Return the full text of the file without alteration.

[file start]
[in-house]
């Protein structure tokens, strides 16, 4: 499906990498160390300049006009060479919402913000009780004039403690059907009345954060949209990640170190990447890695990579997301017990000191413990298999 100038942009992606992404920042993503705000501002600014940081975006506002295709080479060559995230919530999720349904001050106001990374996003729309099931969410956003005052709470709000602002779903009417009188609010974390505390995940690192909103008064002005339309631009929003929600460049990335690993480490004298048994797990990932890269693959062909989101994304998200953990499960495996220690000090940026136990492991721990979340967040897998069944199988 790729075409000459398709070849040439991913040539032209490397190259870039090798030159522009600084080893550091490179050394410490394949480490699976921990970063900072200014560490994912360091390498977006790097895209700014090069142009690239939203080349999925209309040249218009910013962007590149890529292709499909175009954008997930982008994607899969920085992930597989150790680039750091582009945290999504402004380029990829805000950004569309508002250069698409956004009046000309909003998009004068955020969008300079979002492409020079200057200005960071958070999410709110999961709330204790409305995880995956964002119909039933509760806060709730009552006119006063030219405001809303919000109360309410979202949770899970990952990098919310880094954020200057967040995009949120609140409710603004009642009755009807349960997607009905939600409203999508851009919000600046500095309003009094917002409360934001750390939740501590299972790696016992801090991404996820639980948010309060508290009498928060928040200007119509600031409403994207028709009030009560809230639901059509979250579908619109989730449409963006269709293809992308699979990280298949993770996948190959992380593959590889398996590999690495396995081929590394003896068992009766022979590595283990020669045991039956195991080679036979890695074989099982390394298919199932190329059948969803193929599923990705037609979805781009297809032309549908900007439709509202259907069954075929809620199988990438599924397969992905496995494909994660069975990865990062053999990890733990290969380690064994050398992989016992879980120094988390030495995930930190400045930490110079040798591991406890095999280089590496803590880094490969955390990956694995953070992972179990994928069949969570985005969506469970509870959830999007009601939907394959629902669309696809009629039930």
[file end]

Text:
[in-house]
């Protein structure tokens, strides 16, 4: 499906990498160390300049006009060479919402913000009780004039403690059907009345954060949209990640170190990447890695990579997301017990000191413990298999 100038942009992606992404920042993503705000501002600014940081975006506002295709080479060559995230919530999720349904001050106001990374996003729309099931969410956003005052709470709000602002779903009417009188609010974390505390995940690192909103008064002005339309631009929003929600460049990335690993480490004298048994797990990932890269693959062909989101994304998200953990499960495996220690000090940026136990492991721990979340967040897998069944199988 790729075409000459398709070849040439991913040539032209490397190259870039090798030159522009600084080893550091490179050394410490394949480490699976921990970063900072200014560490994912360091390498977006790097895209700014090069142009690239939203080349999925209309040249218009910013962007590149890529292709499909175009954008997930982008994607899969920085992930597989150790680039750091582009945290999504402004380029990829805000950004569309508002250069698409956004009046000309909003998009004068955020969008300079979002492409020079200057200005960071958070999410709110999961709330204790409305995880995956964002119909039933509760806060709730009552006119006063030219405001809303919000109360309410979202949770899970990952990098919310880094954020200057967040995009949120609140409710603004009642009755009807349960997607009905939600409203999508851009919000600046500095309003009094917002409360934001750390939740501590299972790696016992801090991404996820639980948010309060508290009498928060928040200007119509600031409403994207028709009030009560809230639901059509979250579908619109989730449409963006269709293809992308699979990280298949993770996948190959992380593959590889398996590999690495396995081929590394003896068992009766022979590595283990020669045991039956195991080679036979890695074989099982390394298919199932190329059948969803193929599923990705037609979805781009297809032309549908900007439709509202259907069954075929809620199988990438599924397969992905496995494909994660069975990865990062053999990890733990290969380690064994050398992989016992879980120094988390030495995930930190400045930490110079040798591991406890095999280089590496803590880094490969955390990956694995953070992972179990994928069949969570985005969506469970509870959830999007009601939907394959629902669309696809009629039930």